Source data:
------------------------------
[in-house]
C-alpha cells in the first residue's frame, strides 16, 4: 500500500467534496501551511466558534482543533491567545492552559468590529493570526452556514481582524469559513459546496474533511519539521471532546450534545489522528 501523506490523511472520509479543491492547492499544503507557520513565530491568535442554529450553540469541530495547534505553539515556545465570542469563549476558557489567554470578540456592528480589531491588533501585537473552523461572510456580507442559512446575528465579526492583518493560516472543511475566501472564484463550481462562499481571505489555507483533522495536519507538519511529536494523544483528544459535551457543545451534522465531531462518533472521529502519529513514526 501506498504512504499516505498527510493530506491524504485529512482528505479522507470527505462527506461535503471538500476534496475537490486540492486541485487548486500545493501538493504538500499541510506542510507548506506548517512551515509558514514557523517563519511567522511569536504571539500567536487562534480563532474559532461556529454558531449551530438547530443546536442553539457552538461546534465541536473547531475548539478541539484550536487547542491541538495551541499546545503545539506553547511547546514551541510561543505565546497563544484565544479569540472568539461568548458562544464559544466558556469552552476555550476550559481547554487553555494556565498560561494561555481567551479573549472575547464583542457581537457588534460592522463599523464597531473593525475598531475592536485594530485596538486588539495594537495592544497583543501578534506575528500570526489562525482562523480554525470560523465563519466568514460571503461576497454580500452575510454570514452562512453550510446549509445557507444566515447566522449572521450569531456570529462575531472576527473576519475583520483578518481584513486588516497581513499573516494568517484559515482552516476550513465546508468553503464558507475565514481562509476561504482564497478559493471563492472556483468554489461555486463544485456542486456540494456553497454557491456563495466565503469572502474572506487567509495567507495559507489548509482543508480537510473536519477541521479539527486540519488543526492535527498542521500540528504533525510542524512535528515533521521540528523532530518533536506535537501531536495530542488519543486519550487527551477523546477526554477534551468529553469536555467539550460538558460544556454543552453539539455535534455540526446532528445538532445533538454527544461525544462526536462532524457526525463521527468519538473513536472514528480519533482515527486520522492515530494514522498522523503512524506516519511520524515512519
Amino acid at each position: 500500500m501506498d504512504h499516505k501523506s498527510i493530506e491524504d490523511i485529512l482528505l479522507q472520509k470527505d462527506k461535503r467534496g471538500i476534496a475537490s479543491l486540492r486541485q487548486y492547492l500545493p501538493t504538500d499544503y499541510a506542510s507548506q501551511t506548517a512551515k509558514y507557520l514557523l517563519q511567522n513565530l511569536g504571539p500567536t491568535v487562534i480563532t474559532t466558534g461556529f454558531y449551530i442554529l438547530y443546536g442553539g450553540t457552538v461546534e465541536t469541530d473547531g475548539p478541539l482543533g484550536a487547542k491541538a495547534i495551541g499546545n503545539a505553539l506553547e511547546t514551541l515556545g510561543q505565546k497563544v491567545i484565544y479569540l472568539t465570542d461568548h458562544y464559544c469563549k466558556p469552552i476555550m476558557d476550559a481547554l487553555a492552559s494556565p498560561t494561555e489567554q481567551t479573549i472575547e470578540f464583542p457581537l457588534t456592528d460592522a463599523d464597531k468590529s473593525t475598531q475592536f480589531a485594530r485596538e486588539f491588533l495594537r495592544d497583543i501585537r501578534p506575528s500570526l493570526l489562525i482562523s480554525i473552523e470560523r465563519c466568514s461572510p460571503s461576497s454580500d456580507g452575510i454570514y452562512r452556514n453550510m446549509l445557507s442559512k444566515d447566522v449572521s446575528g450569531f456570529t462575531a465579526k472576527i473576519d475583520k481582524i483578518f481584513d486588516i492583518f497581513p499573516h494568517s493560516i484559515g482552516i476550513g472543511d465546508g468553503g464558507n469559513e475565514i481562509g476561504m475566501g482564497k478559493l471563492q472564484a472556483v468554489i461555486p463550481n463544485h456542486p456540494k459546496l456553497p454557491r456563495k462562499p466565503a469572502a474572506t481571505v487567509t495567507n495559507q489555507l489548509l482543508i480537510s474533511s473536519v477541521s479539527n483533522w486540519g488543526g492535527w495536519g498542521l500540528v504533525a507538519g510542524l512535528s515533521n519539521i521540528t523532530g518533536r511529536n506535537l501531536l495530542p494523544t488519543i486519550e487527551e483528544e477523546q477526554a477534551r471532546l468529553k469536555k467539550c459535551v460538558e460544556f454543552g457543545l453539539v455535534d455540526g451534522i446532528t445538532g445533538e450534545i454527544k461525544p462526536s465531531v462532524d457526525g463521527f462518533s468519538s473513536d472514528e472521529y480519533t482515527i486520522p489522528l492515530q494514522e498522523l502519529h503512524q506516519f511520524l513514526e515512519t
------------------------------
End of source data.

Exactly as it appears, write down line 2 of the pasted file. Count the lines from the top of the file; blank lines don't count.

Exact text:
C-alpha cells in the first residue's frame, strides 16, 4: 500500500467534496501551511466558534482543533491567545492552559468590529493570526452556514481582524469559513459546496474533511519539521471532546450534545489522528 501523506490523511472520509479543491492547492499544503507557520513565530491568535442554529450553540469541530495547534505553539515556545465570542469563549476558557489567554470578540456592528480589531491588533501585537473552523461572510456580507442559512446575528465579526492583518493560516472543511475566501472564484463550481462562499481571505489555507483533522495536519507538519511529536494523544483528544459535551457543545451534522465531531462518533472521529502519529513514526 501506498504512504499516505498527510493530506491524504485529512482528505479522507470527505462527506461535503471538500476534496475537490486540492486541485487548486500545493501538493504538500499541510506542510507548506506548517512551515509558514514557523517563519511567522511569536504571539500567536487562534480563532474559532461556529454558531449551530438547530443546536442553539457552538461546534465541536473547531475548539478541539484550536487547542491541538495551541499546545503545539506553547511547546514551541510561543505565546497563544484565544479569540472568539461568548458562544464559544466558556469552552476555550476550559481547554487553555494556565498560561494561555481567551479573549472575547464583542457581537457588534460592522463599523464597531473593525475598531475592536485594530485596538486588539495594537495592544497583543501578534506575528500570526489562525482562523480554525470560523465563519466568514460571503461576497454580500452575510454570514452562512453550510446549509445557507444566515447566522449572521450569531456570529462575531472576527473576519475583520483578518481584513486588516497581513499573516494568517484559515482552516476550513465546508468553503464558507475565514481562509476561504482564497478559493471563492472556483468554489461555486463544485456542486456540494456553497454557491456563495466565503469572502474572506487567509495567507495559507489548509482543508480537510473536519477541521479539527486540519488543526492535527498542521500540528504533525510542524512535528515533521521540528523532530518533536506535537501531536495530542488519543486519550487527551477523546477526554477534551468529553469536555467539550460538558460544556454543552453539539455535534455540526446532528445538532445533538454527544461525544462526536462532524457526525463521527468519538473513536472514528480519533482515527486520522492515530494514522498522523503512524506516519511520524515512519